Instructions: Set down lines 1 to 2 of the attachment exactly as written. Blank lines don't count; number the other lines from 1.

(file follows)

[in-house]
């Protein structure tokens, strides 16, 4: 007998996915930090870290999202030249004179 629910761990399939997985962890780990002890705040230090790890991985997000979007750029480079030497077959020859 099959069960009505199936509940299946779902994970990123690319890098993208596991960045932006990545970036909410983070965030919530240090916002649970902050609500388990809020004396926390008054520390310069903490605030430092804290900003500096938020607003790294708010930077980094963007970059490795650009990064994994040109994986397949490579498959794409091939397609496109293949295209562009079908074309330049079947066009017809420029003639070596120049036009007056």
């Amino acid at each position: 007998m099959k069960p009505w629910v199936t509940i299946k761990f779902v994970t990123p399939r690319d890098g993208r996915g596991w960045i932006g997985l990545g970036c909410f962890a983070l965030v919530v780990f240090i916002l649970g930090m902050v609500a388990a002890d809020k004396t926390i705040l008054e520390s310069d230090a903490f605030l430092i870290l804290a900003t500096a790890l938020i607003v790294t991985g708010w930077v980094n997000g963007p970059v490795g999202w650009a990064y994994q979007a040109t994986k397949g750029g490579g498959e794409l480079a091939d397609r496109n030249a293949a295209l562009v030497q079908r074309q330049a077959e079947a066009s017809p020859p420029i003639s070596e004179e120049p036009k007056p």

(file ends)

[in-house]
């Protein structure tokens, strides 16, 4: 007998996915930090870290999202030249004179 629910761990399939997985962890780990002890705040230090790890991985997000979007750029480079030497077959020859 099959069960009505199936509940299946779902994970990123690319890098993208596991960045932006990545970036909410983070965030919530240090916002649970902050609500388990809020004396926390008054520390310069903490605030430092804290900003500096938020607003790294708010930077980094963007970059490795650009990064994994040109994986397949490579498959794409091939397609496109293949295209562009079908074309330049079947066009017809420029003639070596120049036009007056």